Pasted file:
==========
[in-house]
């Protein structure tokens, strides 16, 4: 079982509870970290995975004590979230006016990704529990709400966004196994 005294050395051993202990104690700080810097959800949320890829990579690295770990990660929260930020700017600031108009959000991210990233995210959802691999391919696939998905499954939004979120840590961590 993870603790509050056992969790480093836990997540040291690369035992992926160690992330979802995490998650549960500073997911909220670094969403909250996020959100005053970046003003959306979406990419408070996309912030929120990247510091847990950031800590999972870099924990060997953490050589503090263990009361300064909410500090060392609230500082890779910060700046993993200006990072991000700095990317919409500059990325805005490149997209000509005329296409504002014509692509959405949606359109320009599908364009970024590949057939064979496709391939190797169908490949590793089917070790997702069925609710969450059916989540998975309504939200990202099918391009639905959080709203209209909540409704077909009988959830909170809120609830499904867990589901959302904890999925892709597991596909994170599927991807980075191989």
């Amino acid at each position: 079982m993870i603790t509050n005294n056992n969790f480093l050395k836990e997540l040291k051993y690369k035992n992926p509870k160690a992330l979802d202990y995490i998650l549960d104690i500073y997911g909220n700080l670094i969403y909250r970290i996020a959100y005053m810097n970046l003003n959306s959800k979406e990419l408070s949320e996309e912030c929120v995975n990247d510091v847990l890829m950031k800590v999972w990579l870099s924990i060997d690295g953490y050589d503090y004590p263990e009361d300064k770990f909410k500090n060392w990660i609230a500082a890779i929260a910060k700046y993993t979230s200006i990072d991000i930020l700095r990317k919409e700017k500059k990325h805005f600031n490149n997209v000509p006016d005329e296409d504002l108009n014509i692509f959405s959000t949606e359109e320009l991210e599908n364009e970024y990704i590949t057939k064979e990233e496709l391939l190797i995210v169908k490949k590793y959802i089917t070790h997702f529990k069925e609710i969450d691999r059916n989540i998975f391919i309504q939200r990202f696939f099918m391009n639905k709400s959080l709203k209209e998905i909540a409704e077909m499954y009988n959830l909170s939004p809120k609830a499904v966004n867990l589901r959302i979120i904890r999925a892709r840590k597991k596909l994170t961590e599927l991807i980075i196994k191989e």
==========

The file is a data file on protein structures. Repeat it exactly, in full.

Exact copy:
[in-house]
């Protein structure tokens, strides 16, 4: 079982509870970290995975004590979230006016990704529990709400966004196994 005294050395051993202990104690700080810097959800949320890829990579690295770990990660929260930020700017600031108009959000991210990233995210959802691999391919696939998905499954939004979120840590961590 993870603790509050056992969790480093836990997540040291690369035992992926160690992330979802995490998650549960500073997911909220670094969403909250996020959100005053970046003003959306979406990419408070996309912030929120990247510091847990950031800590999972870099924990060997953490050589503090263990009361300064909410500090060392609230500082890779910060700046993993200006990072991000700095990317919409500059990325805005490149997209000509005329296409504002014509692509959405949606359109320009599908364009970024590949057939064979496709391939190797169908490949590793089917070790997702069925609710969450059916989540998975309504939200990202099918391009639905959080709203209209909540409704077909009988959830909170809120609830499904867990589901959302904890999925892709597991596909994170599927991807980075191989």
């Amino acid at each position: 079982m993870i603790t509050n005294n056992n969790f480093l050395k836990e997540l040291k051993y690369k035992n992926p509870k160690a992330l979802d202990y995490i998650l549960d104690i500073y997911g909220n700080l670094i969403y909250r970290i996020a959100y005053m810097n970046l003003n959306s959800k979406e990419l408070s949320e996309e912030c929120v995975n990247d510091v847990l890829m950031k800590v999972w990579l870099s924990i060997d690295g953490y050589d503090y004590p263990e009361d300064k770990f909410k500090n060392w990660i609230a500082a890779i929260a910060k700046y993993t979230s200006i990072d991000i930020l700095r990317k919409e700017k500059k990325h805005f600031n490149n997209v000509p006016d005329e296409d504002l108009n014509i692509f959405s959000t949606e359109e320009l991210e599908n364009e970024y990704i590949t057939k064979e990233e496709l391939l190797i995210v169908k490949k590793y959802i089917t070790h997702f529990k069925e609710i969450d691999r059916n989540i998975f391919i309504q939200r990202f696939f099918m391009n639905k709400s959080l709203k209209e998905i909540a409704e077909m499954y009988n959830l909170s939004p809120k609830a499904v966004n867990l589901r959302i979120i904890r999925a892709r840590k597991k596909l994170t961590e599927l991807i980075i196994k191989e």